http://www.easics.be/webtools/crctool

Perhaps this might give Lokesh some insight?

Fredxx, Jul 20, 2013
16. ### lokesh kumarGuest

Lets consider a 5 bit number, A = 10100

If we do the squaring of it then we will get,

A = 10100
x 10100
-------------
00000
00000
10100
00000
10100
-------------------
c= 100010000 (XOR operation is performed to add)

Now Irreducible polynomial is used to reduce it to 5-bit. (The aim is: if the input is out 5-bit then we need to reduce the output to 5-bit)

So for a 5-bit number the irreducible polynomial is , F(x) = x^5 + x^2 + 1 (we can write it in binary form as 100101) (It is a standard value)

Now both c and F(x) are added to reduce it to 5-bit. (from the MSB)

100010000 (value of c that we got after the squaring)
xor 100101 ( value of F(x) that we calculated)
-------------------
000111000 ( it is not 5-bit)

So now again do the xor operation to the result with the irreducible polynomial.

111000 (Do not consider 3 zeros from the left)
xor 100101 (irreducible polynomial)
---------------
011101 ( now it is reduced to a 5-bit number,(do not consider the zero at left side))

If you take a close look on the result then, we have taken A = 10100 and we got c = 100010000 (before reduction)

so simply we insert one zero between all the bits of A, then we will also get the same result.

c = 0 1 0 0 0 1 0 0 0 0 ( zeros are indicated)
| | | | |

If you remove the indicated zeros then tht value is equal to "A"

So now my main aim is to design a generalised code for 5-bit. Suppose I am giving a 5-bit input, A = a4 a3 a2 a1 a0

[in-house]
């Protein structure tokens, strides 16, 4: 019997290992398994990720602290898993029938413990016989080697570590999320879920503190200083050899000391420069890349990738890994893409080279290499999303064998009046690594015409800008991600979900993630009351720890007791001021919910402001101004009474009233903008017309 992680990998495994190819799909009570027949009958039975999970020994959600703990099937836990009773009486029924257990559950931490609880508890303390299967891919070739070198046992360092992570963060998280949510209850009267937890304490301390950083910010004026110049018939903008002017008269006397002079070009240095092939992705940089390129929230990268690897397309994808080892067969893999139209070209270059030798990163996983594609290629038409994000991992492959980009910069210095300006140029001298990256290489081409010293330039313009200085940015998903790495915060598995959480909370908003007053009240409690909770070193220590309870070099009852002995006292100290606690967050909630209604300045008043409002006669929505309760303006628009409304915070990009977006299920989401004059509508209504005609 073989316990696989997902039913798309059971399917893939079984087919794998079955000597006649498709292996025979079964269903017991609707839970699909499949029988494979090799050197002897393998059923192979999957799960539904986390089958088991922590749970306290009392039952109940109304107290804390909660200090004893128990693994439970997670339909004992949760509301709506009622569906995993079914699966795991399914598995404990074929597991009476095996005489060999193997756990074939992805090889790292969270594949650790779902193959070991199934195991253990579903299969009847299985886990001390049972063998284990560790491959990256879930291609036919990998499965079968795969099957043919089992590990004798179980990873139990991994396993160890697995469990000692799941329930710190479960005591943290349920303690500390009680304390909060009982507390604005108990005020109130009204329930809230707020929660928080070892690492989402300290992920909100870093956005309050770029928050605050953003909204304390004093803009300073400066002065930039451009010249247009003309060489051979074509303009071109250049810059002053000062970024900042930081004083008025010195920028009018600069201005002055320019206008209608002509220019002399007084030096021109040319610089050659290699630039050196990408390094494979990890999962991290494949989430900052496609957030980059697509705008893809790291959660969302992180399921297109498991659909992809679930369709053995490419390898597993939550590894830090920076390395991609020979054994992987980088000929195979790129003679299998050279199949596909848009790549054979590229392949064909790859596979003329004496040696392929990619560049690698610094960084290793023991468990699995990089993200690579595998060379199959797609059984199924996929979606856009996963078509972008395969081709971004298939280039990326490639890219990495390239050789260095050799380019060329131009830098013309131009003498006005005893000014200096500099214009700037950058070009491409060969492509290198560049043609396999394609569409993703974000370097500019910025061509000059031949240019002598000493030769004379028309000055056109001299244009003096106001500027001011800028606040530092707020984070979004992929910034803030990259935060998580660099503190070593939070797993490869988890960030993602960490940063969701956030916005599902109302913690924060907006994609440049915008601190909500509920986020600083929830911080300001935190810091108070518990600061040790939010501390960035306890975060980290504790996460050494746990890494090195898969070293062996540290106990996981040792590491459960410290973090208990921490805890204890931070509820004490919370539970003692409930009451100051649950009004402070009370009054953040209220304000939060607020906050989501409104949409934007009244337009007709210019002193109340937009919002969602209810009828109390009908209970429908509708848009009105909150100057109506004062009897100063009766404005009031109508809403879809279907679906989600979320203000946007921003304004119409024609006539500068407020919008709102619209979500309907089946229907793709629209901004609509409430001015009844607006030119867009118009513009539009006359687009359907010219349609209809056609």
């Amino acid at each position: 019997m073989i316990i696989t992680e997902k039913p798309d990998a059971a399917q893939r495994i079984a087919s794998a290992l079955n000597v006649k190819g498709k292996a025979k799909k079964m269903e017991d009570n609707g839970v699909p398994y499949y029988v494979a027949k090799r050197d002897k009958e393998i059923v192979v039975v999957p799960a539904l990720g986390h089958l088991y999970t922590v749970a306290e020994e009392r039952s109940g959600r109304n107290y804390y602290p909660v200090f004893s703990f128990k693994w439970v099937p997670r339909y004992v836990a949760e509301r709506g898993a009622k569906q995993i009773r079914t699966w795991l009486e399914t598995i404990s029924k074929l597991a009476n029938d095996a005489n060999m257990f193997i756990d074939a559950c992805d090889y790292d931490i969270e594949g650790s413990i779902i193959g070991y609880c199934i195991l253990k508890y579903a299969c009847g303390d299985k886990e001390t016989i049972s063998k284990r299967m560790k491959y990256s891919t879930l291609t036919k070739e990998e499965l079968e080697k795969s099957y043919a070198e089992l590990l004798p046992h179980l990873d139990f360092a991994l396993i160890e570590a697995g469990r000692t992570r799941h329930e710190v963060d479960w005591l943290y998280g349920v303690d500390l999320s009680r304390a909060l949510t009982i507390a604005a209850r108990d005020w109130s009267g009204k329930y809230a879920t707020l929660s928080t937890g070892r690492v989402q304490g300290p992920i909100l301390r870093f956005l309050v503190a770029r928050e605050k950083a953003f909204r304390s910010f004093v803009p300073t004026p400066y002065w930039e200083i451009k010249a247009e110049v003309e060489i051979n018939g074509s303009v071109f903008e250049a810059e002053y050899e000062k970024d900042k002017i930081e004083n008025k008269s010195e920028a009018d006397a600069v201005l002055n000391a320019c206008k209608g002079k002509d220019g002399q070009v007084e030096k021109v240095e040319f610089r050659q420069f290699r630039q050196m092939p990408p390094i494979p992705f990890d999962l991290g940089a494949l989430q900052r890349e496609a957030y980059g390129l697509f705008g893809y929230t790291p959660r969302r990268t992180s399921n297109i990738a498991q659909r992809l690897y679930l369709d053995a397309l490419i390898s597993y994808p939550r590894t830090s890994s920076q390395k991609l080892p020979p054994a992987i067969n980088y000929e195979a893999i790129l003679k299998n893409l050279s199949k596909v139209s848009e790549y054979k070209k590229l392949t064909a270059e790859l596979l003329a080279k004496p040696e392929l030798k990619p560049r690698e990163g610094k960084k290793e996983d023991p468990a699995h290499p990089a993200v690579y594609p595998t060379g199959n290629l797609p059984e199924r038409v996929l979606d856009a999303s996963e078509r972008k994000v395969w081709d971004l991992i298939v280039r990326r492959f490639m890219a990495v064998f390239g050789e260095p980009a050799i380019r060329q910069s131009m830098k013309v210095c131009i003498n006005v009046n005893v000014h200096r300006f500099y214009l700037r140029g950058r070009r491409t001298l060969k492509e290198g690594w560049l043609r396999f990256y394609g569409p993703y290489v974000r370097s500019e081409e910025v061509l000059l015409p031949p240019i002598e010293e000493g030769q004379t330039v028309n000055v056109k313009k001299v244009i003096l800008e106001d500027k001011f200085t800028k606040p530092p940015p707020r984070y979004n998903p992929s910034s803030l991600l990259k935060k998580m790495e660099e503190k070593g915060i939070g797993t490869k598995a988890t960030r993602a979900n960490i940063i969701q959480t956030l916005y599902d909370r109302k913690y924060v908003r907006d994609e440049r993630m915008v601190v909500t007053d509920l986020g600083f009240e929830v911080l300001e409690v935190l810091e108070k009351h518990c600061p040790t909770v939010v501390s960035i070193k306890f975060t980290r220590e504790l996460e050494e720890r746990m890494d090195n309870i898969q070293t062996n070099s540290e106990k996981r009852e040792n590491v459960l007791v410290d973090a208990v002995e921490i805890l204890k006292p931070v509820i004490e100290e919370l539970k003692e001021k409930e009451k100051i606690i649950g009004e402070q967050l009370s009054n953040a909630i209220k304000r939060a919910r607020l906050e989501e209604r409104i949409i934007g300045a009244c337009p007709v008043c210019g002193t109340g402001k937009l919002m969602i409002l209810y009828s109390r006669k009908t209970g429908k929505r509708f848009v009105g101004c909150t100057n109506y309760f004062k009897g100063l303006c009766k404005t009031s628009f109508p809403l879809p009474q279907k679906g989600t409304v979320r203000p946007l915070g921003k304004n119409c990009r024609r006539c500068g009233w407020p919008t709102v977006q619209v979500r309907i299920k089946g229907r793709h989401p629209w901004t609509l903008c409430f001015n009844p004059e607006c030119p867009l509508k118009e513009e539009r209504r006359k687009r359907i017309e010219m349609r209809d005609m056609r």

Then after squaring, I am getting a result C = 0-a4-0-a3-0-a2-0-a1-0-a0 ( zeros are added between all the bits of A)

Now I have to use same irreducible polynomial (100101) to reduce it to 5-bit.

lokesh kumar, Jul 20, 2013
17. ### lokesh kumarGuest

Lets consider a 5 bit number, A = 10100

If we do the squaring of it then we will get,

A = 10100
x 10100
-------------
00000
00000
10100
00000
10100
-------------------
c= 100010000 (XOR operation is performed to add)

Now Irreducible polynomial is used to reduce it to 5-bit. (The aim is: if the input is out 5-bit then we need to reduce the output to 5-bit)

So for a 5-bit number the irreducible polynomial is , F(x) = x^5 + x^2 + 1 (we can write it in binary form as 100101) (It is a standard value)

Now both c and F(x) are added to reduce it to 5-bit. (from the MSB)

100010000 (value of c that we got after the squaring)
xor 100101 ( value of F(x) that we calculated)
-------------------
000111000 ( it is not 5-bit)

So now again do the xor operation to the result with the irreducible polynomial.

111000 (Do not consider 3 zeros from the left)
xor 100101 (irreducible polynomial)
---------------
011101 ( now it is reduced to a 5-bit number,(do not consider the zero at left side))

If you take a close look on the result then, we have taken A = 10100 and we got c = 100010000 (before reduction)

so simply we insert one zero between all the bits of A, then we will also get the same result.

c = 0 1 0 0 0 1 0 0 0 0 ( zeros are indicated)
| | | | |

If you remove the indicated zeros then tht value is equal to "A"

So now my main aim is to design a generalised code for 5-bit. Suppose I am giving a 5-bit input, A = a4 a3 a2 a1 a0

Then after squaring, I am getting a result C = 0-a4-0-a3-0-a2-0-a1-0-a0 ( zeros are added between all the bits of A)

Now I have to use same irreducible polynomial (100101) to reduce it to 5-bit.

lokesh kumar, Jul 20, 2013
18. ### rickmanGuest

Ok, we seem to be getting somewhere with this post. I am snipping
formatting problems.

This agrees with what we covered before.

Ah! That's the part that was missing.

Is this the same as dividing? I'd like to understand the theory behind
this... or maybe not... ;^) lol

But seriously, this rings a bell that division and multiplication are
similar if not the same in polynomial arithmetic.

Yes, this part actually doesn't require any hardware, just a bit of code
to assign different wires.

Yes, more or less. Applying the irreducible polynomial (ip) to the
result is not hard to do, but the iteration can be done a couple of